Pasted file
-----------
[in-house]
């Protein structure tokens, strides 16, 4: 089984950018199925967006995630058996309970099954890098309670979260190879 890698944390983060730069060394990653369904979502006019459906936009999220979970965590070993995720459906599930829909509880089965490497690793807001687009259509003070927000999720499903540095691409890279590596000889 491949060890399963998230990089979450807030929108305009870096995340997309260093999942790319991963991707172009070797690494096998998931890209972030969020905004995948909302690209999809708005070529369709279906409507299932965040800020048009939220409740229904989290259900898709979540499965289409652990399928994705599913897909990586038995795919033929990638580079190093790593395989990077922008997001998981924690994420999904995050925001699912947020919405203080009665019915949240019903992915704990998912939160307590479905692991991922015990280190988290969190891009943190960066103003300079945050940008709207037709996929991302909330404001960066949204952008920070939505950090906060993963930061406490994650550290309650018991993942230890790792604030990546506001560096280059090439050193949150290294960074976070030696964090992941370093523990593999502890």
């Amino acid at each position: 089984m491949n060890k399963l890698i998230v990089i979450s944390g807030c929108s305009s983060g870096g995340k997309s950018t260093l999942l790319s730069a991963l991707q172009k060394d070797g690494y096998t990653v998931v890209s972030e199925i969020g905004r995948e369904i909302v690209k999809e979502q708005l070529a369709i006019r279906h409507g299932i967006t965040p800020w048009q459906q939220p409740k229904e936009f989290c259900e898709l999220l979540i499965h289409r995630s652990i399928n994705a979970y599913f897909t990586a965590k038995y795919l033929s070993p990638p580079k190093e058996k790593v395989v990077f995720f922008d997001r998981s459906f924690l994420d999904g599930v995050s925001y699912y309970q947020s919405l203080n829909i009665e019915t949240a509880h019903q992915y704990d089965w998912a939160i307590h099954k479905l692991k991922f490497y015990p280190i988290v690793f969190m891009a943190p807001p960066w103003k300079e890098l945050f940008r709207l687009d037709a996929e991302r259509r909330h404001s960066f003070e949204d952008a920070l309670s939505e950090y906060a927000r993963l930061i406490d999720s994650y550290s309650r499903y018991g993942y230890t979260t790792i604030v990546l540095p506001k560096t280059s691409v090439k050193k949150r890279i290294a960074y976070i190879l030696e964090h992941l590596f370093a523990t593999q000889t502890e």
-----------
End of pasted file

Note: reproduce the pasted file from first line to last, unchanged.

[in-house]
């Protein structure tokens, strides 16, 4: 089984950018199925967006995630058996309970099954890098309670979260190879 890698944390983060730069060394990653369904979502006019459906936009999220979970965590070993995720459906599930829909509880089965490497690793807001687009259509003070927000999720499903540095691409890279590596000889 491949060890399963998230990089979450807030929108305009870096995340997309260093999942790319991963991707172009070797690494096998998931890209972030969020905004995948909302690209999809708005070529369709279906409507299932965040800020048009939220409740229904989290259900898709979540499965289409652990399928994705599913897909990586038995795919033929990638580079190093790593395989990077922008997001998981924690994420999904995050925001699912947020919405203080009665019915949240019903992915704990998912939160307590479905692991991922015990280190988290969190891009943190960066103003300079945050940008709207037709996929991302909330404001960066949204952008920070939505950090906060993963930061406490994650550290309650018991993942230890790792604030990546506001560096280059090439050193949150290294960074976070030696964090992941370093523990593999502890």
């Amino acid at each position: 089984m491949n060890k399963l890698i998230v990089i979450s944390g807030c929108s305009s983060g870096g995340k997309s950018t260093l999942l790319s730069a991963l991707q172009k060394d070797g690494y096998t990653v998931v890209s972030e199925i969020g905004r995948e369904i909302v690209k999809e979502q708005l070529a369709i006019r279906h409507g299932i967006t965040p800020w048009q459906q939220p409740k229904e936009f989290c259900e898709l999220l979540i499965h289409r995630s652990i399928n994705a979970y599913f897909t990586a965590k038995y795919l033929s070993p990638p580079k190093e058996k790593v395989v990077f995720f922008d997001r998981s459906f924690l994420d999904g599930v995050s925001y699912y309970q947020s919405l203080n829909i009665e019915t949240a509880h019903q992915y704990d089965w998912a939160i307590h099954k479905l692991k991922f490497y015990p280190i988290v690793f969190m891009a943190p807001p960066w103003k300079e890098l945050f940008r709207l687009d037709a996929e991302r259509r909330h404001s960066f003070e949204d952008a920070l309670s939505e950090y906060a927000r993963l930061i406490d999720s994650y550290s309650r499903y018991g993942y230890t979260t790792i604030v990546l540095p506001k560096t280059s691409v090439k050193k949150r890279i290294a960074y976070i190879l030696e964090h992941l590596f370093a523990t593999q000889t502890e």